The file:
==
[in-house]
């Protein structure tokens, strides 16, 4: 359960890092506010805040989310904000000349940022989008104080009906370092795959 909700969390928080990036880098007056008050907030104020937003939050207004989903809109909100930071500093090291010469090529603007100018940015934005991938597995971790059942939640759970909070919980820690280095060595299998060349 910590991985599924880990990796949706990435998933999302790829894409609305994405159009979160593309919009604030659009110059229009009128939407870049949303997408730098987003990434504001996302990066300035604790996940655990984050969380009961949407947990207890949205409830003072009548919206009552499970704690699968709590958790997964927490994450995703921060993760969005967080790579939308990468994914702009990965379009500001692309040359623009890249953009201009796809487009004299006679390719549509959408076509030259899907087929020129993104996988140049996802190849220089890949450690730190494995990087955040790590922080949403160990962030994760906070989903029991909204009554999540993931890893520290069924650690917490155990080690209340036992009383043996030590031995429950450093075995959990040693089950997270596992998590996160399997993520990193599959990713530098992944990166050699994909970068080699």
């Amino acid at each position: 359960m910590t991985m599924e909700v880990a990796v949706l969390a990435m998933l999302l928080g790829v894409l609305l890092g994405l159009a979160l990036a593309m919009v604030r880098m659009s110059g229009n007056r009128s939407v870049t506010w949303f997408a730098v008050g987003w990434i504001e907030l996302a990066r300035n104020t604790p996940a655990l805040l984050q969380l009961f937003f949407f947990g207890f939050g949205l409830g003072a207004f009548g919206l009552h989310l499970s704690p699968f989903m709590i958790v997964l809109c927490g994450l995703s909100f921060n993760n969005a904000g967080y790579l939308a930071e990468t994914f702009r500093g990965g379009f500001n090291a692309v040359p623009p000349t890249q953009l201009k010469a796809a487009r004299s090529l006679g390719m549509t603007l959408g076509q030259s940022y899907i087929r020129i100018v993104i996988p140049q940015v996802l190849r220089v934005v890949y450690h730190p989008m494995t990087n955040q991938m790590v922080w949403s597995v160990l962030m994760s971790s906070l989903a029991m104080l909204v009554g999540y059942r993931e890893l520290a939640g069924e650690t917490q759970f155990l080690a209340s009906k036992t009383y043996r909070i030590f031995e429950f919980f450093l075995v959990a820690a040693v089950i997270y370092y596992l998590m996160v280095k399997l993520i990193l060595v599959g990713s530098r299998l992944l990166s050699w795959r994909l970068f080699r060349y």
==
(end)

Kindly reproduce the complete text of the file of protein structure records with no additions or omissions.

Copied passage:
[in-house]
């Protein structure tokens, strides 16, 4: 359960890092506010805040989310904000000349940022989008104080009906370092795959 909700969390928080990036880098007056008050907030104020937003939050207004989903809109909100930071500093090291010469090529603007100018940015934005991938597995971790059942939640759970909070919980820690280095060595299998060349 910590991985599924880990990796949706990435998933999302790829894409609305994405159009979160593309919009604030659009110059229009009128939407870049949303997408730098987003990434504001996302990066300035604790996940655990984050969380009961949407947990207890949205409830003072009548919206009552499970704690699968709590958790997964927490994450995703921060993760969005967080790579939308990468994914702009990965379009500001692309040359623009890249953009201009796809487009004299006679390719549509959408076509030259899907087929020129993104996988140049996802190849220089890949450690730190494995990087955040790590922080949403160990962030994760906070989903029991909204009554999540993931890893520290069924650690917490155990080690209340036992009383043996030590031995429950450093075995959990040693089950997270596992998590996160399997993520990193599959990713530098992944990166050699994909970068080699």
């Amino acid at each position: 359960m910590t991985m599924e909700v880990a990796v949706l969390a990435m998933l999302l928080g790829v894409l609305l890092g994405l159009a979160l990036a593309m919009v604030r880098m659009s110059g229009n007056r009128s939407v870049t506010w949303f997408a730098v008050g987003w990434i504001e907030l996302a990066r300035n104020t604790p996940a655990l805040l984050q969380l009961f937003f949407f947990g207890f939050g949205l409830g003072a207004f009548g919206l009552h989310l499970s704690p699968f989903m709590i958790v997964l809109c927490g994450l995703s909100f921060n993760n969005a904000g967080y790579l939308a930071e990468t994914f702009r500093g990965g379009f500001n090291a692309v040359p623009p000349t890249q953009l201009k010469a796809a487009r004299s090529l006679g390719m549509t603007l959408g076509q030259s940022y899907i087929r020129i100018v993104i996988p140049q940015v996802l190849r220089v934005v890949y450690h730190p989008m494995t990087n955040q991938m790590v922080w949403s597995v160990l962030m994760s971790s906070l989903a029991m104080l909204v009554g999540y059942r993931e890893l520290a939640g069924e650690t917490q759970f155990l080690a209340s009906k036992t009383y043996r909070i030590f031995e429950f919980f450093l075995v959990a820690a040693v089950i997270y370092y596992l998590m996160v280095k399997l993520i990193l060595v599959g990713s530098r299998l992944l990166s050699w795959r994909l970068f080699r060349y």